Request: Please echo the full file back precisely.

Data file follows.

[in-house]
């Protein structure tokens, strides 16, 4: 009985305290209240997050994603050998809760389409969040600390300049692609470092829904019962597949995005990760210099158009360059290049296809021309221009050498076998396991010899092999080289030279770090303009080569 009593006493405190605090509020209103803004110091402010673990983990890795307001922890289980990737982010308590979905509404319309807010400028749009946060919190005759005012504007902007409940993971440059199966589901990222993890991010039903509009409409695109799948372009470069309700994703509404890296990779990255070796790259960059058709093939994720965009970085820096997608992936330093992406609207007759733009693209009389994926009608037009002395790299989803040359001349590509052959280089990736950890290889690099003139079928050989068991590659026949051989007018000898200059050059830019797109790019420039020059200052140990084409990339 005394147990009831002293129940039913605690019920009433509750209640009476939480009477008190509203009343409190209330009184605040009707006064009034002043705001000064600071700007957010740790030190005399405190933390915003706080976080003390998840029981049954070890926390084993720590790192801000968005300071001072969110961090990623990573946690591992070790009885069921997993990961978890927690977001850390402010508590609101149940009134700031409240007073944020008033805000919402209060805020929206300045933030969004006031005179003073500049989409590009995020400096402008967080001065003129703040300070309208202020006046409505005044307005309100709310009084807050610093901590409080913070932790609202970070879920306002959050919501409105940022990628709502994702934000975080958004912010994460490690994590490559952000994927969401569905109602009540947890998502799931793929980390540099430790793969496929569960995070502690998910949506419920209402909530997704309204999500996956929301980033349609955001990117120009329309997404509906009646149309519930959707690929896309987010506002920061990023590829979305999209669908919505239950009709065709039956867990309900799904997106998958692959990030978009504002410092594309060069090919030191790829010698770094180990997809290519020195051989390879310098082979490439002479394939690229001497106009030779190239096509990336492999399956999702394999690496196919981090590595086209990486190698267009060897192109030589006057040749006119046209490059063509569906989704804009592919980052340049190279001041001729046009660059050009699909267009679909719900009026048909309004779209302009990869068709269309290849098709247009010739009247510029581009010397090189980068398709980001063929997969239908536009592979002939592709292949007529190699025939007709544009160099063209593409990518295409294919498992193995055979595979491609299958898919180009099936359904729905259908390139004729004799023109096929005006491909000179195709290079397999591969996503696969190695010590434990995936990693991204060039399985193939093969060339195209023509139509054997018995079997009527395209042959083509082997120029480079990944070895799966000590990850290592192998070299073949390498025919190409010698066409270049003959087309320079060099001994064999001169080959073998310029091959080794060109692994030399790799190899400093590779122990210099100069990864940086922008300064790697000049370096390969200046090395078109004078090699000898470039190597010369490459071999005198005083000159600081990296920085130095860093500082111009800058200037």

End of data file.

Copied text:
[in-house]
């Protein structure tokens, strides 16, 4: 009985305290209240997050994603050998809760389409969040600390300049692609470092829904019962597949995005990760210099158009360059290049296809021309221009050498076998396991010899092999080289030279770090303009080569 009593006493405190605090509020209103803004110091402010673990983990890795307001922890289980990737982010308590979905509404319309807010400028749009946060919190005759005012504007902007409940993971440059199966589901990222993890991010039903509009409409695109799948372009470069309700994703509404890296990779990255070796790259960059058709093939994720965009970085820096997608992936330093992406609207007759733009693209009389994926009608037009002395790299989803040359001349590509052959280089990736950890290889690099003139079928050989068991590659026949051989007018000898200059050059830019797109790019420039020059200052140990084409990339 005394147990009831002293129940039913605690019920009433509750209640009476939480009477008190509203009343409190209330009184605040009707006064009034002043705001000064600071700007957010740790030190005399405190933390915003706080976080003390998840029981049954070890926390084993720590790192801000968005300071001072969110961090990623990573946690591992070790009885069921997993990961978890927690977001850390402010508590609101149940009134700031409240007073944020008033805000919402209060805020929206300045933030969004006031005179003073500049989409590009995020400096402008967080001065003129703040300070309208202020006046409505005044307005309100709310009084807050610093901590409080913070932790609202970070879920306002959050919501409105940022990628709502994702934000975080958004912010994460490690994590490559952000994927969401569905109602009540947890998502799931793929980390540099430790793969496929569960995070502690998910949506419920209402909530997704309204999500996956929301980033349609955001990117120009329309997404509906009646149309519930959707690929896309987010506002920061990023590829979305999209669908919505239950009709065709039956867990309900799904997106998958692959990030978009504002410092594309060069090919030191790829010698770094180990997809290519020195051989390879310098082979490439002479394939690229001497106009030779190239096509990336492999399956999702394999690496196919981090590595086209990486190698267009060897192109030589006057040749006119046209490059063509569906989704804009592919980052340049190279001041001729046009660059050009699909267009679909719900009026048909309004779209302009990869068709269309290849098709247009010739009247510029581009010397090189980068398709980001063929997969239908536009592979002939592709292949007529190699025939007709544009160099063209593409990518295409294919498992193995055979595979491609299958898919180009099936359904729905259908390139004729004799023109096929005006491909000179195709290079397999591969996503696969190695010590434990995936990693991204060039399985193939093969060339195209023509139509054997018995079997009527395209042959083509082997120029480079990944070895799966000590990850290592192998070299073949390498025919190409010698066409270049003959087309320079060099001994064999001169080959073998310029091959080794060109692994030399790799190899400093590779122990210099100069990864940086922008300064790697000049370096390969200046090395078109004078090699000898470039190597010369490459071999005198005083000159600081990296920085130095860093500082111009800058200037």